Michael Winterbottom loves to flip between genres. In the past couple years he has adapted the Jim Thompson novel The Killer Inside Me, made the road trip comedy series The Trip, which was edited into feature version, and completed an adaptation of Thomas Hardy‘s novel Tess of the d’Urbervilles, with Frieda Pinto (Slumdog Millionaire) starring as a working class girl who falls for the son of a land developer.
We’ve seen some footage from Trisha in the past as it premiered at the Toronto Film Festival last year. But a domestic release is approaching, and so we’ve got a new trailer which you can see below. Read More »
You’ve got to hand it to Michael Winterbottom: he’s a prolific director who isn’t afraid to experiment. The results of his experiments are pretty hit and miss, but he’s got as many hits as misses, and that’s a better track record than many can boast.
His latest is Trishna, which is also his third Thomas Hardy adaptation. In this case the source material is Tess of the d’Urbervilles, with the story set in modern India rather than late 1800s England. The story follows the relationship between Jay (Riz Ahmed), the wealthy son of a hotelier , and working class girl Trishna (Freida Pinto). Their affair may be doomed, but the trailer for Trishna is quite pretty, and should be enough to make this romance look quite appealing. Read More »
Is Jack Black trying to make a serious career course correction? First he’s working with Richard Linklater and Shirley MacLaine on the strange true-life comedy Bernie, and now he is set to star in Bailout, a dramedy to be directed by Michael Winterbottom. Read More »
Posted on Thursday, May 5th, 2011 by Angie Han
A new trailer has been released for Michael Winterbottom‘s The Trip, starring Steve Coogan and Rob Brydon as fictionalized versions of themselves — similar to what they did in 2006’s Tristram Shandy: A Cock and Bull Story. When Coogan’s (fictional) foodie girlfriend dumps him, he reluctantly invites Brydon to join him on a ten-restaurant tour of North England as part of an assignment for The Observer. Much bickering, sniping, and mimicking of Michael Caine ensues. Watch the trailer after the jump.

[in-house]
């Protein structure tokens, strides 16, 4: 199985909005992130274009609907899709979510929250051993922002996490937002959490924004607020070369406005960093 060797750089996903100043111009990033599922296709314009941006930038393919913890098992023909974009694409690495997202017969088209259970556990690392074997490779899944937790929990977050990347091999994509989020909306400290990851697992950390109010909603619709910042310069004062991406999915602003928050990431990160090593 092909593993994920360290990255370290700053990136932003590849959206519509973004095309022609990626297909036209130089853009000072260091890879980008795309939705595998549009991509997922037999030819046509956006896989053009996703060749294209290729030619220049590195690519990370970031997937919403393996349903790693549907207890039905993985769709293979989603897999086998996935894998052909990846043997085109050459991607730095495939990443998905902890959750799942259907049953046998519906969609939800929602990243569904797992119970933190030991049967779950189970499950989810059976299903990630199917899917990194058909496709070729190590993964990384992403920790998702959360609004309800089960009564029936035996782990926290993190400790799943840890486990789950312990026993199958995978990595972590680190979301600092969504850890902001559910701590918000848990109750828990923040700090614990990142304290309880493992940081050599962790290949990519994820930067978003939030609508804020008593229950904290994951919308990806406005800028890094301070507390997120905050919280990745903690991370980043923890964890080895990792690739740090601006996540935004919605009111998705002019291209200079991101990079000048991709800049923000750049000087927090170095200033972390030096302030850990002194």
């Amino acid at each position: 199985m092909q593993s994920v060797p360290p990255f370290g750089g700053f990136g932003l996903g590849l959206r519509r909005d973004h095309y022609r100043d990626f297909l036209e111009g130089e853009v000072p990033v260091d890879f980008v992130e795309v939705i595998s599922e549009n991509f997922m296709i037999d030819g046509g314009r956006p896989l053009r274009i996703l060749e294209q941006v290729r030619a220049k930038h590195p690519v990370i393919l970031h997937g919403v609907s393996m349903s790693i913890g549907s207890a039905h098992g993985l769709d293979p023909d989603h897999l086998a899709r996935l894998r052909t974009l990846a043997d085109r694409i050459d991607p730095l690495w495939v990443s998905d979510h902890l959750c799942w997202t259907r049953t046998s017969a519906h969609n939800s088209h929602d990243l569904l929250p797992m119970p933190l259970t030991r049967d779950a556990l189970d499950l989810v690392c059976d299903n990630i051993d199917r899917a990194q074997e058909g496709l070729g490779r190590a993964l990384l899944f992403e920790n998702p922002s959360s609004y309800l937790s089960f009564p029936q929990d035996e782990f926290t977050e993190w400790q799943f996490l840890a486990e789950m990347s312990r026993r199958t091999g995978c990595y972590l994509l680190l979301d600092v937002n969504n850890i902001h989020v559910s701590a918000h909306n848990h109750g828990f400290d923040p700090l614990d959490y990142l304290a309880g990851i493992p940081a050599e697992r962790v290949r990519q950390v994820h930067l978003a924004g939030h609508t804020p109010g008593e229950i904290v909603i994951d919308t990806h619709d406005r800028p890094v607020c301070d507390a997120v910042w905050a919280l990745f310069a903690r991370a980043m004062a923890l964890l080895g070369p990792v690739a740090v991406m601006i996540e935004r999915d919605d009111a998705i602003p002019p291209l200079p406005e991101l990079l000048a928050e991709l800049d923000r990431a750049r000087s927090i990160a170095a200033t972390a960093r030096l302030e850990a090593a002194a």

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Michael Winterbottom sure does love author Thomas Hardy. He has made two adaptations of the author’s work — Jude and The Claim, neither sadly among the director’s best work — and now is at it again. He’s doing a version of Tess of the d’Urbervilles with the action transplanted to Rajasthan and Mumbai, and has cast Freida Pinto in the lead role. The film, which could end up being quite the dispiriting examination of rigid social and sexual rules, if it faithfully follows the novel, is called Trishna. Read More »
It’s been a busy year for Michael Winterbottom. He made it to Sundance with The Killer Inside Me, which hit theaters earlier this year. He put together The Trip, which reunited him with actor Steve Coogan. That film appeared at the Toronto International Film Festival and was just picked up by IFC. And now Winterbottom may have a project going to dramatize the story of murdered British exchange student Meredith Kercher, with an offer for one role out to Colin Firth. (The image above is from The Trip.) Read More »
If you haven’t already seen the UK trailer for Michael Winterbottom‘s The Killer Inside Me, go watch that now. Then come back here. Because IFC has released a domestic trailer and poster for the film, which adapts Jim Thompson‘s daylight noir novel of the same name, but this new trailer isn’t nearly as effective as the UK version. Read More »